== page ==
BERLIN (AP) — World governments are viewing the death of North Korean leader Kim Jong Il with wary optimism — a possibly destabilizing moment for the region as power passes to his son but also an opportunity for a new diplomatic start.
Britain's Foreign Secretary William Hague expressed his condolences Monday but said "this could be a turning point for North Korea" as Kim Jong Un takes over as supreme leader.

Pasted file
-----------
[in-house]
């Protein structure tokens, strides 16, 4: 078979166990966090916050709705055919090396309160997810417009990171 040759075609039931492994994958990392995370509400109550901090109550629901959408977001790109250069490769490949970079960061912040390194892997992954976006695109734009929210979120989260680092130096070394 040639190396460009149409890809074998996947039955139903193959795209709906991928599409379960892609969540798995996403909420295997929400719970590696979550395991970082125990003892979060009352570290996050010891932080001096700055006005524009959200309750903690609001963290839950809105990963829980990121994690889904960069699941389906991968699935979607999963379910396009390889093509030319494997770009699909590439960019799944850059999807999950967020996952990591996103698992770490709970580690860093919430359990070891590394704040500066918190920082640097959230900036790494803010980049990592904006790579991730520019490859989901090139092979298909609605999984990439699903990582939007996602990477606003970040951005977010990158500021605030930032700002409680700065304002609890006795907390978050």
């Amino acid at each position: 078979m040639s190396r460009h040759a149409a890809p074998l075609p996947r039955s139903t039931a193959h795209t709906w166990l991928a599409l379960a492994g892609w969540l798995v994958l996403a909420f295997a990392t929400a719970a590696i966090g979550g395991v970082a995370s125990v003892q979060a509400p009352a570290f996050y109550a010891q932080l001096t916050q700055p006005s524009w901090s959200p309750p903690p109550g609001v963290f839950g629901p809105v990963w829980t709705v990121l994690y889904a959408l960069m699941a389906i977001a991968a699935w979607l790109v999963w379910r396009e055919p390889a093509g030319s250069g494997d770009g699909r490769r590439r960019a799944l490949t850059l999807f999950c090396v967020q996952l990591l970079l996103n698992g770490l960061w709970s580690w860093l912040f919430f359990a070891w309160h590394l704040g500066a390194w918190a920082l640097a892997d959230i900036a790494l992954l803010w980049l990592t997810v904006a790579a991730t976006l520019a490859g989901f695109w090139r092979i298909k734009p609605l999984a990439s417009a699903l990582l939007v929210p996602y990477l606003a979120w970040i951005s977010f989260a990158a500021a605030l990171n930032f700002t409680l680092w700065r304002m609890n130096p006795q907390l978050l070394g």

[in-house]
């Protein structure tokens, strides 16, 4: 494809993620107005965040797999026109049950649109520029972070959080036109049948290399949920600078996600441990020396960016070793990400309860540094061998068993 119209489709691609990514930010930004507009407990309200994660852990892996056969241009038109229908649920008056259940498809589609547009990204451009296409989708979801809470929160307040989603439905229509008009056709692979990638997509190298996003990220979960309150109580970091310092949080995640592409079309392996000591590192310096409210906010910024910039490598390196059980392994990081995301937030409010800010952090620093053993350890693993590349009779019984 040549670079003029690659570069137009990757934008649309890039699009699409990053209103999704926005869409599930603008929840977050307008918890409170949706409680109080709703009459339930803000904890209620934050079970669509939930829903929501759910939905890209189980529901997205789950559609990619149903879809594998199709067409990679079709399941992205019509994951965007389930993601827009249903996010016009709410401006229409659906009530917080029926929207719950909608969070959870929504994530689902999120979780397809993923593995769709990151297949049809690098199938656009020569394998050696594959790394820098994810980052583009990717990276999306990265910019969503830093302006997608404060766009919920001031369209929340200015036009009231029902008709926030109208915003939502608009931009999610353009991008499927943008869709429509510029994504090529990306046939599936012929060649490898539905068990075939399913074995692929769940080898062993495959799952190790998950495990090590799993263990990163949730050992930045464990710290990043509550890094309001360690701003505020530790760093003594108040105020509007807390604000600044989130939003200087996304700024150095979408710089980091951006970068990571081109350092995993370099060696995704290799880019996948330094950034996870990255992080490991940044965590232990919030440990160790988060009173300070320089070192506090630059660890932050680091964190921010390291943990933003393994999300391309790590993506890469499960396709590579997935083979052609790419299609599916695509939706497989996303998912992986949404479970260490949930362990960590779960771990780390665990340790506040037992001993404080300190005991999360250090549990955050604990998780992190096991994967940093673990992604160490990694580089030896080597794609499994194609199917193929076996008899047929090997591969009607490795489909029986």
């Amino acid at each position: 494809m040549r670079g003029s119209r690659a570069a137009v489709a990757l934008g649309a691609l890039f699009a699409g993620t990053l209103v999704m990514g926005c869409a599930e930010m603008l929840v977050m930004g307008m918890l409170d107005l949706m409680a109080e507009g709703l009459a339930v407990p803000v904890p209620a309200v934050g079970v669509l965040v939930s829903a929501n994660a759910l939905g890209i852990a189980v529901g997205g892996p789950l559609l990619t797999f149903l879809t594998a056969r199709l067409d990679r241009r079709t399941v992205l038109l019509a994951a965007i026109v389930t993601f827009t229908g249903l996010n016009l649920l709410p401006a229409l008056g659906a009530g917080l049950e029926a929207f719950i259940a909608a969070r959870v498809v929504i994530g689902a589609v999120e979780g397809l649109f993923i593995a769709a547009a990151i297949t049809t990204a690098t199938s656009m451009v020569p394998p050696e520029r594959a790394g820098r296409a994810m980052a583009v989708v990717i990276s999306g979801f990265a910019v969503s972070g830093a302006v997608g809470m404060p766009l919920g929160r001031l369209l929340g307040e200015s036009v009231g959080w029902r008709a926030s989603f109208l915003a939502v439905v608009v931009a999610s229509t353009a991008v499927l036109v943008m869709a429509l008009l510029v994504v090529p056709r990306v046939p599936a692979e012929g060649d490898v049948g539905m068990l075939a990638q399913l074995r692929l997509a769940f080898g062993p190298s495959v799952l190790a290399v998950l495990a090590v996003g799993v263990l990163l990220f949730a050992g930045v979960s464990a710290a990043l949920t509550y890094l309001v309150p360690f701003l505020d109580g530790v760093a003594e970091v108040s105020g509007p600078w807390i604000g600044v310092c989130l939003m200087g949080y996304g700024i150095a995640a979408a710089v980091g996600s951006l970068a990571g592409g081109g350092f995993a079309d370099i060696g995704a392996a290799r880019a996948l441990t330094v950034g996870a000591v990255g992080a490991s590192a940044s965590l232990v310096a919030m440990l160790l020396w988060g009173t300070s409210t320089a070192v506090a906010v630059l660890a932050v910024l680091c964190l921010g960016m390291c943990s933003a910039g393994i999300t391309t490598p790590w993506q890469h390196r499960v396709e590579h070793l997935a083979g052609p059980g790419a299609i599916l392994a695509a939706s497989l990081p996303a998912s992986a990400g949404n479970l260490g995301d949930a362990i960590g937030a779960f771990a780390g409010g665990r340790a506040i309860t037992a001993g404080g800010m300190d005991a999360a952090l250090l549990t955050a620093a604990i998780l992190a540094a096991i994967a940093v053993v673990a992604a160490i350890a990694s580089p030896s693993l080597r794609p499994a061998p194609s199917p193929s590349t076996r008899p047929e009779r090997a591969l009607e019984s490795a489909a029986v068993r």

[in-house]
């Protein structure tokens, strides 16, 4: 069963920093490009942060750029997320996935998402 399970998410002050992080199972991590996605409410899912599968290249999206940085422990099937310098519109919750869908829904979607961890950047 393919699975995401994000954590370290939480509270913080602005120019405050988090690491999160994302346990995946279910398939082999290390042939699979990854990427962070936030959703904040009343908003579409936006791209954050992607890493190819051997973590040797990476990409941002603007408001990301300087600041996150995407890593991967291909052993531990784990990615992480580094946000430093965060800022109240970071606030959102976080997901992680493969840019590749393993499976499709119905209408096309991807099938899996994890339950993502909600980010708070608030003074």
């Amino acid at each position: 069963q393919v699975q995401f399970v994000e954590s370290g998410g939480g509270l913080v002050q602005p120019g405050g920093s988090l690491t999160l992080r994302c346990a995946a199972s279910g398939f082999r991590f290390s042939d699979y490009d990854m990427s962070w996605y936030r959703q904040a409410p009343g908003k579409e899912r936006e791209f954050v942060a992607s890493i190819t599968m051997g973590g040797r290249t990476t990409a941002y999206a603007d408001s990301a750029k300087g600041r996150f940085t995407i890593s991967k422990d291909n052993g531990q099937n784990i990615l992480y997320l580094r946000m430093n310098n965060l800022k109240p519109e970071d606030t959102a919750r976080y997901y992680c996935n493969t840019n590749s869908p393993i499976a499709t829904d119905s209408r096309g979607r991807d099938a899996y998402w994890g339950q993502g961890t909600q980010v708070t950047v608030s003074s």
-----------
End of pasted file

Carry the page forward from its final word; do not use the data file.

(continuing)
Hague is calling for North Korea now to "take the steps necessary" to resume international talks aimed at ending its nuclear weapons program.
Australia's Foreign Minister Kevin Rudd says Kim's death is an "opportunity for the North Korean regime... to engage fully with the international community."
Key ally China offered deep condolences, calling Kim a "great leader."